Conservation workers have had their first look at satellite-derived map products that show a remote habitat of endangered African mountain gorillas in unprecedented detail. Production versions of these prototype products will help protect the less than 700 of the species remaining alive.
”It’s very exciting to get a look at some of the products we’re going to be able to take into the field in future,” remarked Maryke Gray, regional monitoring officer of the International Gorilla Conservation Programme (IGCP). ”The area covered is a volcanic massif that is often difficult to access; what maps of it are available are more than three decades old and often inaccurate, and we have no maps whatsoever for some territory.”
Dennis Babasa, ecological monitoring coordinator for Uganda’s Institute of Tropical Forest Conservation, added: ”These are maps we have wanted to create previously, but we simply haven’t had the tools to create them. Remote sensing is providing useful assets for our work.”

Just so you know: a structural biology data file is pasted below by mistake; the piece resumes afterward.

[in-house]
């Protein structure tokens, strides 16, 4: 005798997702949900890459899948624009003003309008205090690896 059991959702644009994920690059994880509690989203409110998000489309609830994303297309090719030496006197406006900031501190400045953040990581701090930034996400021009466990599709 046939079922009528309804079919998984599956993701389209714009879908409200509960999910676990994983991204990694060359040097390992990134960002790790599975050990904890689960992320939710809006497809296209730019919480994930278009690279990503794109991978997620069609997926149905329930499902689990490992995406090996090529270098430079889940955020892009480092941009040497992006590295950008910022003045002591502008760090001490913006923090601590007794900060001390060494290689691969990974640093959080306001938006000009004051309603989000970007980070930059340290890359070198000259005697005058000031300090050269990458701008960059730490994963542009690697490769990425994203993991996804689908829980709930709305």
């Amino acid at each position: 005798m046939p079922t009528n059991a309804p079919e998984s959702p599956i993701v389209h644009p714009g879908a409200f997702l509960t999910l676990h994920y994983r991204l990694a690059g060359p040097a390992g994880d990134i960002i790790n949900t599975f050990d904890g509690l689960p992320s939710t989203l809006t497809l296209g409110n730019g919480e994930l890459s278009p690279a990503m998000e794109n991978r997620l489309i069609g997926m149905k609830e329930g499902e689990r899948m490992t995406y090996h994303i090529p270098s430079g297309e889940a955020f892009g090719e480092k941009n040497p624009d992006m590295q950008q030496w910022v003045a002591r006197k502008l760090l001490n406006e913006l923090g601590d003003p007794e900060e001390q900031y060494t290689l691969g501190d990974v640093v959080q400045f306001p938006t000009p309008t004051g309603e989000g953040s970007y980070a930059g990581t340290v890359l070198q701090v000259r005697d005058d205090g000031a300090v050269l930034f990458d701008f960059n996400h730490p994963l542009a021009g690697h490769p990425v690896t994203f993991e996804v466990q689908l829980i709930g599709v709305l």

Mountain gorillas are found in highland forests that straddle the borders between Rwanda, Uganda and the Democratic Republic of Congo. These regions make up a set of five national parks; three of these have been designated World Heritage Sites by the United Nations Educational, Scientific and Cultural Organisation (UNESCO), while the remaining two have been nominated for the same status.
The maps comprise of a 1:50000 scale base map, land cover map and digital elevation model (DEM) of the area around Volcanoes National Park in Rwanda.
The ESA-run project called Build Environment for Gorilla (BeGO) has been using Earth Observation resources to chart the region in order to help conservation bodies working in and around the parks. The base map was provided in a paper version during the two-day review process. In addition base and land cover maps were overlaid on the DEM to create a three-dimensional representation of the landscape, and to help familiarise themselves with the products. The BEGo partners experienced a simulated fly-over of the area using ESRIN’s Virtual Reality Theatre.